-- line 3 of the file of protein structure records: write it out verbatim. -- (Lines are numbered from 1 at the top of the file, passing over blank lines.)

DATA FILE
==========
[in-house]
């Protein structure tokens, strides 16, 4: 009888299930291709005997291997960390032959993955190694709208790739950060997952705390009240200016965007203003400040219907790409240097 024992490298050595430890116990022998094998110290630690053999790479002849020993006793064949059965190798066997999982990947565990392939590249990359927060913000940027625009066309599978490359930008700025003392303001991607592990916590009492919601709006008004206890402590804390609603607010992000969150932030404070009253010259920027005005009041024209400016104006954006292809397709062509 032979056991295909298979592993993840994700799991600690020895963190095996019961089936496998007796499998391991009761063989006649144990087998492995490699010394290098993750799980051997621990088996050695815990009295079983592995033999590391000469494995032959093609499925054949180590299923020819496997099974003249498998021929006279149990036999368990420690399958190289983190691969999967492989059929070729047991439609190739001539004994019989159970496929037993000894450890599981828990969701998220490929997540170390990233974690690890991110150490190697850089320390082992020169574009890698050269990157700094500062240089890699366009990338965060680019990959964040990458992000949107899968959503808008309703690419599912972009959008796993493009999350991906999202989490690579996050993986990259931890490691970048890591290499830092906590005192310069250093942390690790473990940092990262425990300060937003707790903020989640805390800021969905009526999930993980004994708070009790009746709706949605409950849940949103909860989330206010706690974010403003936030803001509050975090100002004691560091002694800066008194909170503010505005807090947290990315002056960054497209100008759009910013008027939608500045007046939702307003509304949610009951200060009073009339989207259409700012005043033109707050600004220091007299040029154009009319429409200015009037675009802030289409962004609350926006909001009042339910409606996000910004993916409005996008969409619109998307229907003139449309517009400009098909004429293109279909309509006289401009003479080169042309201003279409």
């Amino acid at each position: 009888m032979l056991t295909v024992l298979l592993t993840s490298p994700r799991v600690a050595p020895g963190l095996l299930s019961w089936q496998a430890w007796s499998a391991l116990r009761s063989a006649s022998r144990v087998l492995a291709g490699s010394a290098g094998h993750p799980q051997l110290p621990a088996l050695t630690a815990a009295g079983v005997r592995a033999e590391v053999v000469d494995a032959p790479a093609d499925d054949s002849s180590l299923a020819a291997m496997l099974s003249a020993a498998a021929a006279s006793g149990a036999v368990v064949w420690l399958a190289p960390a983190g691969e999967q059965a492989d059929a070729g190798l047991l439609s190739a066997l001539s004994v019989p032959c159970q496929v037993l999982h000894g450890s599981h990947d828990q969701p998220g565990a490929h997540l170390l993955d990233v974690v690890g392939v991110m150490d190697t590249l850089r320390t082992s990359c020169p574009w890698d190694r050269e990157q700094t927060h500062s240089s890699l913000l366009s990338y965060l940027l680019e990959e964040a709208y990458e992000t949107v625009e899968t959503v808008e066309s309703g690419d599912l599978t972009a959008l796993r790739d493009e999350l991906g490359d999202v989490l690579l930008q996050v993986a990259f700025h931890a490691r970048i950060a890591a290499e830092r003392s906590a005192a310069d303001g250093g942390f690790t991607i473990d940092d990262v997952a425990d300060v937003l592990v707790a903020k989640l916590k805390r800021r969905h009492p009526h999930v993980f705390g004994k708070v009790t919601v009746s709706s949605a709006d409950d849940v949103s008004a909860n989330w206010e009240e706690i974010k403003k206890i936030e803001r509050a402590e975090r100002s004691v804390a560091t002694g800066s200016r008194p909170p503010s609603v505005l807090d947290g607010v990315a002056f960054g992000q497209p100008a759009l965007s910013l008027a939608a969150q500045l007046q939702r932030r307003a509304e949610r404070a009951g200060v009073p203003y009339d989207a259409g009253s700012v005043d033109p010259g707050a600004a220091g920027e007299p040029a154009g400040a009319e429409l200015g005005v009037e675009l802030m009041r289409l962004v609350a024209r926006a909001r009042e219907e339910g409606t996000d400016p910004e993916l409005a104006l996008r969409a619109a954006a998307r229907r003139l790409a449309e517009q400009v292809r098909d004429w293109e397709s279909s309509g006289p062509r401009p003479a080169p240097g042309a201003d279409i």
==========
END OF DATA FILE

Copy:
């Amino acid at each position: 009888m032979l056991t295909v024992l298979l592993t993840s490298p994700r799991v600690a050595p020895g963190l095996l299930s019961w089936q496998a430890w007796s499998a391991l116990r009761s063989a006649s022998r144990v087998l492995a291709g490699s010394a290098g094998h993750p799980q051997l110290p621990a088996l050695t630690a815990a009295g079983v005997r592995a033999e590391v053999v000469d494995a032959p790479a093609d499925d054949s002849s180590l299923a020819a291997m496997l099974s003249a020993a498998a021929a006279s006793g149990a036999v368990v064949w420690l399958a190289p960390a983190g691969e999967q059965a492989d059929a070729g190798l047991l439609s190739a066997l001539s004994v019989p032959c159970q496929v037993l999982h000894g450890s599981h990947d828990q969701p998220g565990a490929h997540l170390l993955d990233v974690v690890g392939v991110m150490d190697t590249l850089r320390t082992s990359c020169p574009w890698d190694r050269e990157q700094t927060h500062s240089s890699l913000l366009s990338y965060l940027l680019e990959e964040a709208y990458e992000t949107v625009e899968t959503v808008e066309s309703g690419d599912l599978t972009a959008l796993r790739d493009e999350l991906g490359d999202v989490l690579l930008q996050v993986a990259f700025h931890a490691r970048i950060a890591a290499e830092r003392s906590a005192a310069d303001g250093g942390f690790t991607i473990d940092d990262v997952a425990d300060v937003l592990v707790a903020k989640l916590k805390r800021r969905h009492p009526h999930v993980f705390g004994k708070v009790t919601v009746s709706s949605a709006d409950d849940v949103s008004a909860n989330w206010e009240e706690i974010k403003k206890i936030e803001r509050a402590e975090r100002s004691v804390a560091t002694g800066s200016r008194p909170p503010s609603v505005l807090d947290g607010v990315a002056f960054g992000q497209p100008a759009l965007s910013l008027a939608a969150q500045l007046q939702r932030r307003a509304e949610r404070a009951g200060v009073p203003y009339d989207a259409g009253s700012v005043d033109p010259g707050a600004a220091g920027e007299p040029a154009g400040a009319e429409l200015g005005v009037e675009l802030m009041r289409l962004v609350a024209r926006a909001r009042e219907e339910g409606t996000d400016p910004e993916l409005a104006l996008r969409a619109a954006a998307r229907r003139l790409a449309e517009q400009v292809r098909d004429w293109e397709s279909s309509g006289p062509r401009p003479a080169p240097g042309a201003d279409i």